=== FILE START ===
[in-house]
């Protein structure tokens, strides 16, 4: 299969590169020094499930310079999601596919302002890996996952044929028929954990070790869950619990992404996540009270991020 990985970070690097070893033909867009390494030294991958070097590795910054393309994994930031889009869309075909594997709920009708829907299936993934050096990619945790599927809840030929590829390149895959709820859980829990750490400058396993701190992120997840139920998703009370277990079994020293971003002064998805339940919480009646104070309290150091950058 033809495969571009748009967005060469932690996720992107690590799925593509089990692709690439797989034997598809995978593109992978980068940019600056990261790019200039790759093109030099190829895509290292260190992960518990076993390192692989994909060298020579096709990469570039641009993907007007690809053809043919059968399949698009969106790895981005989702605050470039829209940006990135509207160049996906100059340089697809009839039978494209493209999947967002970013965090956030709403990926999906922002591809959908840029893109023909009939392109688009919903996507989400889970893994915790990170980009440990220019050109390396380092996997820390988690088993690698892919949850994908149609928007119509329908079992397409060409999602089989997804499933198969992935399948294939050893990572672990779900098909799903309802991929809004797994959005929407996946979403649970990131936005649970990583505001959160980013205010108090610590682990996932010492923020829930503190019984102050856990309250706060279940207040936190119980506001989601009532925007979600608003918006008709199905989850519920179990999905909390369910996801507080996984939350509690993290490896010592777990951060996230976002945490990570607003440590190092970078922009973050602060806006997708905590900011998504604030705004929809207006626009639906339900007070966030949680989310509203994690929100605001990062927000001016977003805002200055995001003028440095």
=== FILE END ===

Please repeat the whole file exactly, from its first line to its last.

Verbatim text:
[in-house]
């Protein structure tokens, strides 16, 4: 299969590169020094499930310079999601596919302002890996996952044929028929954990070790869950619990992404996540009270991020 990985970070690097070893033909867009390494030294991958070097590795910054393309994994930031889009869309075909594997709920009708829907299936993934050096990619945790599927809840030929590829390149895959709820859980829990750490400058396993701190992120997840139920998703009370277990079994020293971003002064998805339940919480009646104070309290150091950058 033809495969571009748009967005060469932690996720992107690590799925593509089990692709690439797989034997598809995978593109992978980068940019600056990261790019200039790759093109030099190829895509290292260190992960518990076993390192692989994909060298020579096709990469570039641009993907007007690809053809043919059968399949698009969106790895981005989702605050470039829209940006990135509207160049996906100059340089697809009839039978494209493209999947967002970013965090956030709403990926999906922002591809959908840029893109023909009939392109688009919903996507989400889970893994915790990170980009440990220019050109390396380092996997820390988690088993690698892919949850994908149609928007119509329908079992397409060409999602089989997804499933198969992935399948294939050893990572672990779900098909799903309802991929809004797994959005929407996946979403649970990131936005649970990583505001959160980013205010108090610590682990996932010492923020829930503190019984102050856990309250706060279940207040936190119980506001989601009532925007979600608003918006008709199905989850519920179990999905909390369910996801507080996984939350509690993290490896010592777990951060996230976002945490990570607003440590190092970078922009973050602060806006997708905590900011998504604030705004929809207006626009639906339900007070966030949680989310509203994690929100605001990062927000001016977003805002200055995001003028440095």